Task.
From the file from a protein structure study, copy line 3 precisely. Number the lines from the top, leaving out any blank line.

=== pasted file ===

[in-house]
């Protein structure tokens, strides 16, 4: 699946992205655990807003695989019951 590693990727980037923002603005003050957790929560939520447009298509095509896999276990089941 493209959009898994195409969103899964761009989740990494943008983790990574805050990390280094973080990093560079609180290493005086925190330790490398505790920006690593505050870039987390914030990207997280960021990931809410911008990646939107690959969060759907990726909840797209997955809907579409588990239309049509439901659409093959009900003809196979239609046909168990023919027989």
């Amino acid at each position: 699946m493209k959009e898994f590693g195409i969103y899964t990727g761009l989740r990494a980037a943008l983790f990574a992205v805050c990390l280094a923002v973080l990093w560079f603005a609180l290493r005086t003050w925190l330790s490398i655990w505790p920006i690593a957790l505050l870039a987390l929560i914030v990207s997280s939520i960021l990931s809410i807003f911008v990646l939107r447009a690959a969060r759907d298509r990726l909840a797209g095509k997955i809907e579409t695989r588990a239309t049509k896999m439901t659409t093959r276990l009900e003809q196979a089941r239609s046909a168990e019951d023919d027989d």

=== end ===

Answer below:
């Amino acid at each position: 699946m493209k959009e898994f590693g195409i969103y899964t990727g761009l989740r990494a980037a943008l983790f990574a992205v805050c990390l280094a923002v973080l990093w560079f603005a609180l290493r005086t003050w925190l330790s490398i655990w505790p920006i690593a957790l505050l870039a987390l929560i914030v990207s997280s939520i960021l990931s809410i807003f911008v990646l939107r447009a690959a969060r759907d298509r990726l909840a797209g095509k997955i809907e579409t695989r588990a239309t049509k896999m439901t659409t093959r276990l009900e003809q196979a089941r239609s046909a168990e019951d023919d027989d």